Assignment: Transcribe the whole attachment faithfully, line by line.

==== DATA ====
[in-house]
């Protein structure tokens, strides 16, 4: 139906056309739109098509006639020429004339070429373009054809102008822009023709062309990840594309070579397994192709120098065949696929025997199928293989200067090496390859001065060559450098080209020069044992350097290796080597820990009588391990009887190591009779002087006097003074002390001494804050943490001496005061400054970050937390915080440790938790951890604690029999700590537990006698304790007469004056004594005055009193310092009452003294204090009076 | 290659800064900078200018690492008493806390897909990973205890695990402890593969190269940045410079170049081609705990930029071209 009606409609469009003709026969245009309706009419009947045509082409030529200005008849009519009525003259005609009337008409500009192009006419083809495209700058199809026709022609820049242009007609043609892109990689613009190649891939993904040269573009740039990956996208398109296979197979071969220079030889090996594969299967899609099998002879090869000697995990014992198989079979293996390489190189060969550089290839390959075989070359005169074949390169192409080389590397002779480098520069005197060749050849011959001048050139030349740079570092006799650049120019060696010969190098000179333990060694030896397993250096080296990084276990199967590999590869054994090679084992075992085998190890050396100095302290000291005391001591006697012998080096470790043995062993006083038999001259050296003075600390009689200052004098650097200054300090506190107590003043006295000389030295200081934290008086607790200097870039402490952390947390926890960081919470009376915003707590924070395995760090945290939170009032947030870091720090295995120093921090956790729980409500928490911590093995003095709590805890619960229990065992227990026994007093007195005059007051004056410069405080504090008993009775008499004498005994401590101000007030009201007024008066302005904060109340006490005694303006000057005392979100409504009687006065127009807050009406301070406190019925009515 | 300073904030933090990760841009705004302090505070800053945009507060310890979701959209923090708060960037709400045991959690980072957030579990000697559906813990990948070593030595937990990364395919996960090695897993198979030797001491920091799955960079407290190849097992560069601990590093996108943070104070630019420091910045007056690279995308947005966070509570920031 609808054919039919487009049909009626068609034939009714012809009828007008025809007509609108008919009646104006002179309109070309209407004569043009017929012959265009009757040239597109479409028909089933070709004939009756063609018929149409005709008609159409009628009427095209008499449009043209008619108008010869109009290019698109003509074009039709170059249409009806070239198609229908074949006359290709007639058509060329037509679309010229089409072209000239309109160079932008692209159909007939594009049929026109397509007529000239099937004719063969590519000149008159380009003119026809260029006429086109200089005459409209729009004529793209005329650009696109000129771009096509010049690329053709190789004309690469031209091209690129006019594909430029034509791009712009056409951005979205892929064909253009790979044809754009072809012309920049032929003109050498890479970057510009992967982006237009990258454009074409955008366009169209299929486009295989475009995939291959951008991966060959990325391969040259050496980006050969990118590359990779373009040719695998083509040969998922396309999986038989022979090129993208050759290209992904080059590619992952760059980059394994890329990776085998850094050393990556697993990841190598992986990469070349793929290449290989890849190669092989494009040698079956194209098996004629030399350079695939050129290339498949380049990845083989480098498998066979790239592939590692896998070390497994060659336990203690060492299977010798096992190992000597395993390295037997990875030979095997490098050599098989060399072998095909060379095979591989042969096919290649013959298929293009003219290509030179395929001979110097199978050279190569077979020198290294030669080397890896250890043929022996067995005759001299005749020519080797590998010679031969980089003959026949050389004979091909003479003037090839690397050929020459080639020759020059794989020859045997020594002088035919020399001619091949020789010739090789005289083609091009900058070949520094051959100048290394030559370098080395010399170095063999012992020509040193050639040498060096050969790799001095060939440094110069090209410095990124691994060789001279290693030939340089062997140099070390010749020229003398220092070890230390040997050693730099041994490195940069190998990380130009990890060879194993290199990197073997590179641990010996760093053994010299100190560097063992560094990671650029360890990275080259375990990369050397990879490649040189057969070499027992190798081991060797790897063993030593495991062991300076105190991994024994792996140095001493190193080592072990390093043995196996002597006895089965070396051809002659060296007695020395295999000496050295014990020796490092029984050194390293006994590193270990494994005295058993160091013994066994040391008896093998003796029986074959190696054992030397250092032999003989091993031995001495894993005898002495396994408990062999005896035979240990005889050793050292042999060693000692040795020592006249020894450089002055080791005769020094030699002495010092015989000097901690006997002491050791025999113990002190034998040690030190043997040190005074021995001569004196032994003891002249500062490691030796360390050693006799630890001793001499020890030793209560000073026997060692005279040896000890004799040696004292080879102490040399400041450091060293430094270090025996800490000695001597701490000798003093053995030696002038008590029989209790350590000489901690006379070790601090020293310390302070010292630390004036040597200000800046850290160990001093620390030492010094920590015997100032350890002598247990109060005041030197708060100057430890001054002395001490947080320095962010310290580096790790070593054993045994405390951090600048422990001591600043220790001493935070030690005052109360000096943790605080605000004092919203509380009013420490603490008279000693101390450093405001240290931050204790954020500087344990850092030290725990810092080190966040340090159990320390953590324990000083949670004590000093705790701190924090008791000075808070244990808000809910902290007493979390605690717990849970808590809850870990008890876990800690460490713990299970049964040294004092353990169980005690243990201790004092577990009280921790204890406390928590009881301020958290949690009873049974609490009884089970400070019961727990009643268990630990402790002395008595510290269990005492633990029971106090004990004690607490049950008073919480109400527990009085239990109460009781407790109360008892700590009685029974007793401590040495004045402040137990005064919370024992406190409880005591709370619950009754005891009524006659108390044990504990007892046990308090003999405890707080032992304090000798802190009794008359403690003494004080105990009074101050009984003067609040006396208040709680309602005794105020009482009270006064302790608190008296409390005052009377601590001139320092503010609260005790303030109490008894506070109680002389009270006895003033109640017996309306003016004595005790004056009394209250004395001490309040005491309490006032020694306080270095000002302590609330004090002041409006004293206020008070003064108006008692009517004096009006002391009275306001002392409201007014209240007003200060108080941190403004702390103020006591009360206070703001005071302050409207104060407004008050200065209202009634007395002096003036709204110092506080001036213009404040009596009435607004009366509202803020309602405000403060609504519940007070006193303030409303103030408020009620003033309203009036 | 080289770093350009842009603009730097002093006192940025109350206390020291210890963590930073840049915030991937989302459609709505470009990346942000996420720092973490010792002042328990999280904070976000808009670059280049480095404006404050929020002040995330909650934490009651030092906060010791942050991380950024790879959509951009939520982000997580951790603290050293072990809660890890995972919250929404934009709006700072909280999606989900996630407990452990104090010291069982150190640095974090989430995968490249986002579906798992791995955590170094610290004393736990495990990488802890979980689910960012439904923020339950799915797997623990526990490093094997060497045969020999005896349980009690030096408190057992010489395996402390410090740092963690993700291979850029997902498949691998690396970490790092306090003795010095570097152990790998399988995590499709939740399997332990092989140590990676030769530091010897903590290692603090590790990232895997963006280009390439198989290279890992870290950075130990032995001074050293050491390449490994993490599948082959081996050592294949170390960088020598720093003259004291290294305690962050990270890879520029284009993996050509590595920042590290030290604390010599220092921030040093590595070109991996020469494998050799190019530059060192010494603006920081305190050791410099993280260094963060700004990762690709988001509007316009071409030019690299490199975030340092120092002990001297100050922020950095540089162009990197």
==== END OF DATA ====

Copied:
[in-house]
């Protein structure tokens, strides 16, 4: 139906056309739109098509006639020429004339070429373009054809102008822009023709062309990840594309070579397994192709120098065949696929025997199928293989200067090496390859001065060559450098080209020069044992350097290796080597820990009588391990009887190591009779002087006097003074002390001494804050943490001496005061400054970050937390915080440790938790951890604690029999700590537990006698304790007469004056004594005055009193310092009452003294204090009076 | 290659800064900078200018690492008493806390897909990973205890695990402890593969190269940045410079170049081609705990930029071209 009606409609469009003709026969245009309706009419009947045509082409030529200005008849009519009525003259005609009337008409500009192009006419083809495209700058199809026709022609820049242009007609043609892109990689613009190649891939993904040269573009740039990956996208398109296979197979071969220079030889090996594969299967899609099998002879090869000697995990014992198989079979293996390489190189060969550089290839390959075989070359005169074949390169192409080389590397002779480098520069005197060749050849011959001048050139030349740079570092006799650049120019060696010969190098000179333990060694030896397993250096080296990084276990199967590999590869054994090679084992075992085998190890050396100095302290000291005391001591006697012998080096470790043995062993006083038999001259050296003075600390009689200052004098650097200054300090506190107590003043006295000389030295200081934290008086607790200097870039402490952390947390926890960081919470009376915003707590924070395995760090945290939170009032947030870091720090295995120093921090956790729980409500928490911590093995003095709590805890619960229990065992227990026994007093007195005059007051004056410069405080504090008993009775008499004498005994401590101000007030009201007024008066302005904060109340006490005694303006000057005392979100409504009687006065127009807050009406301070406190019925009515 | 300073904030933090990760841009705004302090505070800053945009507060310890979701959209923090708060960037709400045991959690980072957030579990000697559906813990990948070593030595937990990364395919996960090695897993198979030797001491920091799955960079407290190849097992560069601990590093996108943070104070630019420091910045007056690279995308947005966070509570920031 609808054919039919487009049909009626068609034939009714012809009828007008025809007509609108008919009646104006002179309109070309209407004569043009017929012959265009009757040239597109479409028909089933070709004939009756063609018929149409005709008609159409009628009427095209008499449009043209008619108008010869109009290019698109003509074009039709170059249409009806070239198609229908074949006359290709007639058509060329037509679309010229089409072209000239309109160079932008692209159909007939594009049929026109397509007529000239099937004719063969590519000149008159380009003119026809260029006429086109200089005459409209729009004529793209005329650009696109000129771009096509010049690329053709190789004309690469031209091209690129006019594909430029034509791009712009056409951005979205892929064909253009790979044809754009072809012309920049032929003109050498890479970057510009992967982006237009990258454009074409955008366009169209299929486009295989475009995939291959951008991966060959990325391969040259050496980006050969990118590359990779373009040719695998083509040969998922396309999986038989022979090129993208050759290209992904080059590619992952760059980059394994890329990776085998850094050393990556697993990841190598992986990469070349793929290449290989890849190669092989494009040698079956194209098996004629030399350079695939050129290339498949380049990845083989480098498998066979790239592939590692896998070390497994060659336990203690060492299977010798096992190992000597395993390295037997990875030979095997490098050599098989060399072998095909060379095979591989042969096919290649013959298929293009003219290509030179395929001979110097199978050279190569077979020198290294030669080397890896250890043929022996067995005759001299005749020519080797590998010679031969980089003959026949050389004979091909003479003037090839690397050929020459080639020759020059794989020859045997020594002088035919020399001619091949020789010739090789005289083609091009900058070949520094051959100048290394030559370098080395010399170095063999012992020509040193050639040498060096050969790799001095060939440094110069090209410095990124691994060789001279290693030939340089062997140099070390010749020229003398220092070890230390040997050693730099041994490195940069190998990380130009990890060879194993290199990197073997590179641990010996760093053994010299100190560097063992560094990671650029360890990275080259375990990369050397990879490649040189057969070499027992190798081991060797790897063993030593495991062991300076105190991994024994792996140095001493190193080592072990390093043995196996002597006895089965070396051809002659060296007695020395295999000496050295014990020796490092029984050194390293006994590193270990494994005295058993160091013994066994040391008896093998003796029986074959190696054992030397250092032999003989091993031995001495894993005898002495396994408990062999005896035979240990005889050793050292042999060693000692040795020592006249020894450089002055080791005769020094030699002495010092015989000097901690006997002491050791025999113990002190034998040690030190043997040190005074021995001569004196032994003891002249500062490691030796360390050693006799630890001793001499020890030793209560000073026997060692005279040896000890004799040696004292080879102490040399400041450091060293430094270090025996800490000695001597701490000798003093053995030696002038008590029989209790350590000489901690006379070790601090020293310390302070010292630390004036040597200000800046850290160990001093620390030492010094920590015997100032350890002598247990109060005041030197708060100057430890001054002395001490947080320095962010310290580096790790070593054993045994405390951090600048422990001591600043220790001493935070030690005052109360000096943790605080605000004092919203509380009013420490603490008279000693101390450093405001240290931050204790954020500087344990850092030290725990810092080190966040340090159990320390953590324990000083949670004590000093705790701190924090008791000075808070244990808000809910902290007493979390605690717990849970808590809850870990008890876990800690460490713990299970049964040294004092353990169980005690243990201790004092577990009280921790204890406390928590009881301020958290949690009873049974609490009884089970400070019961727990009643268990630990402790002395008595510290269990005492633990029971106090004990004690607490049950008073919480109400527990009085239990109460009781407790109360008892700590009685029974007793401590040495004045402040137990005064919370024992406190409880005591709370619950009754005891009524006659108390044990504990007892046990308090003999405890707080032992304090000798802190009794008359403690003494004080105990009074101050009984003067609040006396208040709680309602005794105020009482009270006064302790608190008296409390005052009377601590001139320092503010609260005790303030109490008894506070109680002389009270006895003033109640017996309306003016004595005790004056009394209250004395001490309040005491309490006032020694306080270095000002302590609330004090002041409006004293206020008070003064108006008692009517004096009006002391009275306001002392409201007014209240007003200060108080941190403004702390103020006591009360206070703001005071302050409207104060407004008050200065209202009634007395002096003036709204110092506080001036213009404040009596009435607004009366509202803020309602405000403060609504519940007070006193303030409303103030408020009620003033309203009036 | 080289770093350009842009603009730097002093006192940025109350206390020291210890963590930073840049915030991937989302459609709505470009990346942000996420720092973490010792002042328990999280904070976000808009670059280049480095404006404050929020002040995330909650934490009651030092906060010791942050991380950024790879959509951009939520982000997580951790603290050293072990809660890890995972919250929404934009709006700072909280999606989900996630407990452990104090010291069982150190640095974090989430995968490249986002579906798992791995955590170094610290004393736990495990990488802890979980689910960012439904923020339950799915797997623990526990490093094997060497045969020999005896349980009690030096408190057992010489395996402390410090740092963690993700291979850029997902498949691998690396970490790092306090003795010095570097152990790998399988995590499709939740399997332990092989140590990676030769530091010897903590290692603090590790990232895997963006280009390439198989290279890992870290950075130990032995001074050293050491390449490994993490599948082959081996050592294949170390960088020598720093003259004291290294305690962050990270890879520029284009993996050509590595920042590290030290604390010599220092921030040093590595070109991996020469494998050799190019530059060192010494603006920081305190050791410099993280260094963060700004990762690709988001509007316009071409030019690299490199975030340092120092002990001297100050922020950095540089162009990197």